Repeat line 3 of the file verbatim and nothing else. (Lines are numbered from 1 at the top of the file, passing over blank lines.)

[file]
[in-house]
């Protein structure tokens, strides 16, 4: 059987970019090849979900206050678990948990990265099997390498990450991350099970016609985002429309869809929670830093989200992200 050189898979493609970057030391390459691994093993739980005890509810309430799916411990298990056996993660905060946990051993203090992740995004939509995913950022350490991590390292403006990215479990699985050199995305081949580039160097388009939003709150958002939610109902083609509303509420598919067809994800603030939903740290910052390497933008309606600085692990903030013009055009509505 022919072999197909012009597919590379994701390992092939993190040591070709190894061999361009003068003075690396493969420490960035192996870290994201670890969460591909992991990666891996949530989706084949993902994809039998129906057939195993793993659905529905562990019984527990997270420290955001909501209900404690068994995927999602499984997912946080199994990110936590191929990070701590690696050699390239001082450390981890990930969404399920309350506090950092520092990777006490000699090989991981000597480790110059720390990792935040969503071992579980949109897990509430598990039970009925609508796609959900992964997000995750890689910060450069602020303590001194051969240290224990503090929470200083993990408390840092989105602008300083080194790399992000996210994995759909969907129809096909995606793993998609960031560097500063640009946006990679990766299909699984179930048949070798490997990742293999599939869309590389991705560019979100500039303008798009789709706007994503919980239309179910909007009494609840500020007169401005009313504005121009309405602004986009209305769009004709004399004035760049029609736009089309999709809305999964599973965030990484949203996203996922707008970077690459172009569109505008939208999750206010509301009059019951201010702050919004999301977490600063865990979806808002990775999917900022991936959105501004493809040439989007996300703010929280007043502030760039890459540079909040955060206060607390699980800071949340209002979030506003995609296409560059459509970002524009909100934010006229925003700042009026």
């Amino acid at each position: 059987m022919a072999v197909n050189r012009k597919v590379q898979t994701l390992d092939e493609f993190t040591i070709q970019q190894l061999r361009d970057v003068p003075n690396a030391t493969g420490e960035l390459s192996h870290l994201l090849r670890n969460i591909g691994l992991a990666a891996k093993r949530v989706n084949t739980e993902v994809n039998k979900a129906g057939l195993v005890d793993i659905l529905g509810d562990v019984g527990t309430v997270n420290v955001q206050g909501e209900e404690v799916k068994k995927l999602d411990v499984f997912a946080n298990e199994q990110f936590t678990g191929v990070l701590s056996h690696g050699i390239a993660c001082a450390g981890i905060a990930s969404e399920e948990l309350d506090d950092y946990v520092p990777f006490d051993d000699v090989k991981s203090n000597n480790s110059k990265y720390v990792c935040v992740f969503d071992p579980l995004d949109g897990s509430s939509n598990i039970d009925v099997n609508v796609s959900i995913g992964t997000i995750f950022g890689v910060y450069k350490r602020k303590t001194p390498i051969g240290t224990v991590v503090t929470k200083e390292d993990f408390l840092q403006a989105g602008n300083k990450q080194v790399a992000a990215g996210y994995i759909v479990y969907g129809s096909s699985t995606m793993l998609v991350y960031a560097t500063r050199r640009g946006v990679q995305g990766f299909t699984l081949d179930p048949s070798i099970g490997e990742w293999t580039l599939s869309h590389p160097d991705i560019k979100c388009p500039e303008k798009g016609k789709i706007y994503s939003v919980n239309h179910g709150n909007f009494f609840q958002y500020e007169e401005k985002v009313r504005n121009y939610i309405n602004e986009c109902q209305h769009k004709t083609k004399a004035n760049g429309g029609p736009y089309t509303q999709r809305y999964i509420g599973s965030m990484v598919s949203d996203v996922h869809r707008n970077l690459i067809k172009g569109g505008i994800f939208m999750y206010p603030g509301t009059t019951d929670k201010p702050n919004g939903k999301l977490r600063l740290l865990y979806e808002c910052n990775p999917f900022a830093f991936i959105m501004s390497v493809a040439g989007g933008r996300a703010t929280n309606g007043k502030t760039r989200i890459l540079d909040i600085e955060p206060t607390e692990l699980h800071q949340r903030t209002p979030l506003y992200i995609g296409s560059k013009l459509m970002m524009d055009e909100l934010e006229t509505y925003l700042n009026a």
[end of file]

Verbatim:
């Amino acid at each position: 059987m022919a072999v197909n050189r012009k597919v590379q898979t994701l390992d092939e493609f993190t040591i070709q970019q190894l061999r361009d970057v003068p003075n690396a030391t493969g420490e960035l390459s192996h870290l994201l090849r670890n969460i591909g691994l992991a990666a891996k093993r949530v989706n084949t739980e993902v994809n039998k979900a129906g057939l195993v005890d793993i659905l529905g509810d562990v019984g527990t309430v997270n420290v955001q206050g909501e209900e404690v799916k068994k995927l999602d411990v499984f997912a946080n298990e199994q990110f936590t678990g191929v990070l701590s056996h690696g050699i390239a993660c001082a450390g981890i905060a990930s969404e399920e948990l309350d506090d950092y946990v520092p990777f006490d051993d000699v090989k991981s203090n000597n480790s110059k990265y720390v990792c935040v992740f969503d071992p579980l995004d949109g897990s509430s939509n598990i039970d009925v099997n609508v796609s959900i995913g992964t997000i995750f950022g890689v910060y450069k350490r602020k303590t001194p390498i051969g240290t224990v991590v503090t929470k200083e390292d993990f408390l840092q403006a989105g602008n300083k990450q080194v790399a992000a990215g996210y994995i759909v479990y969907g129809s096909s699985t995606m793993l998609v991350y960031a560097t500063r050199r640009g946006v990679q995305g990766f299909t699984l081949d179930p048949s070798i099970g490997e990742w293999t580039l599939s869309h590389p160097d991705i560019k979100c388009p500039e303008k798009g016609k789709i706007y994503s939003v919980n239309h179910g709150n909007f009494f609840q958002y500020e007169e401005k985002v009313r504005n121009y939610i309405n602004e986009c109902q209305h769009k004709t083609k004399a004035n760049g429309g029609p736009y089309t509303q999709r809305y999964i509420g599973s965030m990484v598919s949203d996203v996922h869809r707008n970077l690459i067809k172009g569109g505008i994800f939208m999750y206010p603030g509301t009059t019951d929670k201010p702050n919004g939903k999301l977490r600063l740290l865990y979806e808002c910052n990775p999917f900022a830093f991936i959105m501004s390497v493809a040439g989007g933008r996300a703010t929280n309606g007043k502030t760039r989200i890459l540079d909040i600085e955060p206060t607390e692990l699980h800071q949340r903030t209002p979030l506003y992200i995609g296409s560059k013009l459509m970002m524009d055009e909100l934010e006229t509505y925003l700042n009026a």